Antidepressant medication Remeron (Mirtazapine) is a tetracyclic antidepressant used to treat depression. Remeron (Mirtazapine) may also be used to treat other conditions as determined by your doctor. Remeron (Mirtazapine), introduced by Organon in 1994, is a noradrenergic and selective serotonergic antidepressant (NaSSA), the first of a new class of therapy. Its active compound, mirtazapine, has a dual-action effect aimed at rectifying the chemical imbalances in the brain that are understood to cause depression.
A deficiency in the brain of two chemicals - norepinephrine and serotonin - is believed to contribute to depressed mood, poor sleep, anxiety, weight loss, and other symptoms of depression. Remeron (Mirtazapine)is understood to act by increasing the release of both these chemicals from nerve cells in the brain, thereby relieving symptoms.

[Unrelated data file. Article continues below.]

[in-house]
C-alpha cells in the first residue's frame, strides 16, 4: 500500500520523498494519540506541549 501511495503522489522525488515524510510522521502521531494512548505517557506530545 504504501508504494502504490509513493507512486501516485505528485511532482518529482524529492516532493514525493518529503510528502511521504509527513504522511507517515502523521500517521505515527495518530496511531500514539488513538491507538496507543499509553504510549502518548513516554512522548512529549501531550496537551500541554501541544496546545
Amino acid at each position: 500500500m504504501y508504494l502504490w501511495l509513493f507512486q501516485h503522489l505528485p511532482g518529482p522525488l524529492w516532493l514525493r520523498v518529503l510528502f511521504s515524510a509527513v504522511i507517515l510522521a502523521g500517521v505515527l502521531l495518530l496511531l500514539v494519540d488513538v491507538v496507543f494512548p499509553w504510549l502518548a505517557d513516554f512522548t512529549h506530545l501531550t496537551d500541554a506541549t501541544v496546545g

In addition, Remeron (Mirtazapine) blocks two specific serotonergic receptor sites so that they do not become stimulated. Some other types of antidepressant stimulate these sites, which may account for their serotonergic side effects such as insomnia, nervousness, nausea and loss of sexual drive.
Remeron (Mirtazapine) appears to be highly effective and well tolerated by patients. Remeron (Mirtazapine) is available in 15 mg, 30 mg and 45 mg tablets, taken once daily, and as Remeron SolTab.
Remeron side effects, that may go away during Remeron antidepressant medication treatment, include drowsiness, weakness, dizziness, dry mouth, increased appetite, weight gain, or constipation. If Remeron side effects continue or are bothersome, check with your doctor. If you notice other Remeron side effects not listed above, contact your doctor, nurse, or pharmacist.